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Mariano Bartolome knows how to keep the defending U.S. Open champion in rhythm

Angel Cabrera
Bob Martin/SI
Bartolome (left) helped Cabrera maintain his tempo and balletic footwork at Oakmont.

Perhaps the most delicate part of the instructor's art is knowing what not to change.

The less skilled teacher tries to take away everything that doesn't look like Hogan or Tiger, an approach that in the wrong hands would have robbed the world of, for example, Jim Furyk.

Although the defending U.S. Open champion owns a swing and tempo as pretty as any, Angel Cabrera also has a decidedly nonclassic quirk.

Remember how Greg Norman used to slide his right heel all the way to his left heel on his downswing? Cabrera sometimes has a similar slide — only he gets up on the toes of his right foot, a balletic move for a big man.

"Watch this," says Mariano Bartolome, Cabrera's instructor since 2001. Bartolome has isolated the most extreme example of the Cabrera cumbia, which he has cued up on a big video screen at the Jim McLean Golf School at Doral, in Miami, where he teaches.

On this swing with a driver at last year's British Open at Carnoustie, Cabrera's right foot plainly leaves the ground for a moment, toes pointed, as it travels forward toward the target on his downswing.

"The first time I noticed his right foot drag, I said to myself, Don't touch it," says Bartolome, 36, an Argentine, like Cabrera. "As long as he's on plane and his hands are square from waist to waist, he's good ... He [also] has a lot of head movement. That's good too."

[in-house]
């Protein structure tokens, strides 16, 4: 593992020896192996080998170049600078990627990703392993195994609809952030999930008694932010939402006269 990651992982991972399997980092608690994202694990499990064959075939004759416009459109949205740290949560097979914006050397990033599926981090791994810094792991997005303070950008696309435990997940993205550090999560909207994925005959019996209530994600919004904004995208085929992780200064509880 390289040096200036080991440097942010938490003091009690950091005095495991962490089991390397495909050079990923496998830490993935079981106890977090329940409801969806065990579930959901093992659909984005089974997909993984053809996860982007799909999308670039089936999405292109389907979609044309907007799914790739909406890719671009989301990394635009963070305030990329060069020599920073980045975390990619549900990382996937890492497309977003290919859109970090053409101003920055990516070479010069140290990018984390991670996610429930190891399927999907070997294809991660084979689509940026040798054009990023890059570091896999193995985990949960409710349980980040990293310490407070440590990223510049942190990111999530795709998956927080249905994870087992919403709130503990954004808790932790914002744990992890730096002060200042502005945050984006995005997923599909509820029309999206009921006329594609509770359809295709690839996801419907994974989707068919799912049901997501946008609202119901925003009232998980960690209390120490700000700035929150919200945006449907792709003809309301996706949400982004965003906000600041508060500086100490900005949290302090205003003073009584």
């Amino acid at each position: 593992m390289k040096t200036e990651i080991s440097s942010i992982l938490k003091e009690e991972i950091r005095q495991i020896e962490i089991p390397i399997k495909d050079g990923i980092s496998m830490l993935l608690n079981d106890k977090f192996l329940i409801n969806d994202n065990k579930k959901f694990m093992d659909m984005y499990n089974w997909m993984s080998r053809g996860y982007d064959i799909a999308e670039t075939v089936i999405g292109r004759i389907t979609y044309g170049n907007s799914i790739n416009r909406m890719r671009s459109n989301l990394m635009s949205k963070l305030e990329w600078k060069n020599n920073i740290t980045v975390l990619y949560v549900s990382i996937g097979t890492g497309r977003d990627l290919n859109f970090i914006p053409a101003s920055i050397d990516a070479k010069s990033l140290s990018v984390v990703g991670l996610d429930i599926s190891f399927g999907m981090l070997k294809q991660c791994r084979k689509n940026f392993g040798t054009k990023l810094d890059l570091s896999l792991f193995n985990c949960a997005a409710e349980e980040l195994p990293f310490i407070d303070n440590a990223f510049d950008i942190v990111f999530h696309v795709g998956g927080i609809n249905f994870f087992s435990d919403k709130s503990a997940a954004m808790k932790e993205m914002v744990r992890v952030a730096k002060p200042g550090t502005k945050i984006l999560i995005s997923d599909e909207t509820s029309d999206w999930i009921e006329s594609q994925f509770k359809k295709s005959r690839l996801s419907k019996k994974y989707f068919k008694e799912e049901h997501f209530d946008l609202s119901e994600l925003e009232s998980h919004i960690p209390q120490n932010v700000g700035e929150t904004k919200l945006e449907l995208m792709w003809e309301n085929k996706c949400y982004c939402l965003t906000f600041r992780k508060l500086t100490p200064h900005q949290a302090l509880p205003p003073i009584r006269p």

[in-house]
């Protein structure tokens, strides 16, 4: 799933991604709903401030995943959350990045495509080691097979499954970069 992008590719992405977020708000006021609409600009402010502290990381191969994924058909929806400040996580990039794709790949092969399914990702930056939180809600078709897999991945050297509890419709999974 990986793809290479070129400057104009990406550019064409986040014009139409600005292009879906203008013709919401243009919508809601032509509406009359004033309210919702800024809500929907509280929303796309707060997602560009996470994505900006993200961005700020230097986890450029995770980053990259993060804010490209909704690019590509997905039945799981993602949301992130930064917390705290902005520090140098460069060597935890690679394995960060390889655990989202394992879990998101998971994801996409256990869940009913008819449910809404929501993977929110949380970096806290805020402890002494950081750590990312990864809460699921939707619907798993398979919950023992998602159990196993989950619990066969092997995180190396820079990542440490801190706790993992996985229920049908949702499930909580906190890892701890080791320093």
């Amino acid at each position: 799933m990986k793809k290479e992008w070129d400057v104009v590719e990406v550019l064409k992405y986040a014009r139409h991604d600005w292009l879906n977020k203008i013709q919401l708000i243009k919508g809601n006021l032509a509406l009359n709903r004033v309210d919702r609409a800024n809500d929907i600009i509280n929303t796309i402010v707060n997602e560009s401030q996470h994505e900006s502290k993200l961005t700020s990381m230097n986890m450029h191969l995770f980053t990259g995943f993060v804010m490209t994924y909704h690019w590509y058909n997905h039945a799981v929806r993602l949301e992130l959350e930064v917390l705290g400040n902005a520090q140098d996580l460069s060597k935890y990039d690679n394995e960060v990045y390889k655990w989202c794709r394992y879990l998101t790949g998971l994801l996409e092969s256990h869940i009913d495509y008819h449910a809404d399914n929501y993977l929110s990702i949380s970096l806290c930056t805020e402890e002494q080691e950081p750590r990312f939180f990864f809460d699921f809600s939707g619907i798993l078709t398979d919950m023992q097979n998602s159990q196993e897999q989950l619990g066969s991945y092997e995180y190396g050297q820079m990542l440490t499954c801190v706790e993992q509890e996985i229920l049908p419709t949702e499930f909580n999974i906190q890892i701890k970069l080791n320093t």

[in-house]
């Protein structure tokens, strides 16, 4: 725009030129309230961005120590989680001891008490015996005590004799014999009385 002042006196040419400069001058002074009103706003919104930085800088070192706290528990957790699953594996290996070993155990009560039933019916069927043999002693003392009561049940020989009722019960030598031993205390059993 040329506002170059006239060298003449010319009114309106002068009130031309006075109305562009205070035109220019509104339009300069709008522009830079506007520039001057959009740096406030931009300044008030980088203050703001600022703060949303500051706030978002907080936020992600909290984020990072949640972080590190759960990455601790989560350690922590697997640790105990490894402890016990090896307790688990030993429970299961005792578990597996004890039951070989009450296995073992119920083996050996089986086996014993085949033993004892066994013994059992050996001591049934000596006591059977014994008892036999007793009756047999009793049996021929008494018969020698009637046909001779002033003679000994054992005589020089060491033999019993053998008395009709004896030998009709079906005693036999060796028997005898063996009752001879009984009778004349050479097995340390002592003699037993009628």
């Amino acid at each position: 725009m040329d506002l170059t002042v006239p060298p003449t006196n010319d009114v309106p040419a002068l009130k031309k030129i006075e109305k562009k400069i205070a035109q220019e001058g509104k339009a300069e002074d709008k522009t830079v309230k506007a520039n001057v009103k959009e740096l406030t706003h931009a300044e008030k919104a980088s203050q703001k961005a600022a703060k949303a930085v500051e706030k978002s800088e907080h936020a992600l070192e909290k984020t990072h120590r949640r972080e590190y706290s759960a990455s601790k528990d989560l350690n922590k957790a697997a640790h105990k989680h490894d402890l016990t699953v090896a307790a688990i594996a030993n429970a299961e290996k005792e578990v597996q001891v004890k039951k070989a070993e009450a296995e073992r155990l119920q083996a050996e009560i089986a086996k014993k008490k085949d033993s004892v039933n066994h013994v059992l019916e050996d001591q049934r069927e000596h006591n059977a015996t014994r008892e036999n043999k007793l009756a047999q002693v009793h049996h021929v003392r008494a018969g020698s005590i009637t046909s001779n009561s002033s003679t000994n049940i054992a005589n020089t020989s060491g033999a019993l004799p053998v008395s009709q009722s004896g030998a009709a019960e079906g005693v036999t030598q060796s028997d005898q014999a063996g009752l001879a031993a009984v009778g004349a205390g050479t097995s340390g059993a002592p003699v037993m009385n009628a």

Of all the instructors to the stars, Bartolome keeps the lowest profile. "I keep telling everyone who will listen that Mariano is obviously the greatest instructor nobody has heard of," says McLean. "With what he has done, any other teacher would be on the cover of international magazines."

To say nothing of what he's almost done: Andres Romero, another of Bartolome's students, finished double bogey, bogey during an amazing 10-birdie final round at Carnoustie last summer. One stroke better and he would have made the playoff, and both Open champions might have been students of the quiet man from Buenos Aires.

He was born to it, no doubt about that. Bartolome grew up in a house 50 yards from the practice tee at the Hindu Club in Buenos Aires. His grandparents ran the caddie operation, and his father, Norberto, the teaching pro, was one of the most respected instructors in South America.

Mariano was himself a very good player. He earned enough to stick on the Argentine and South American tours for parts of six years. In '93 he began his career as an instructor in earnest, spending mornings at Buenos Aires's Campo Chico Country Club and afternoons teaching the juniors at Hindu. Then, up the ladder: the Golf Club of Argentina in '96, Doral and McLean in '99.

Today Bartolome spends about half his time in Madrid, as the director of McLean's school there.

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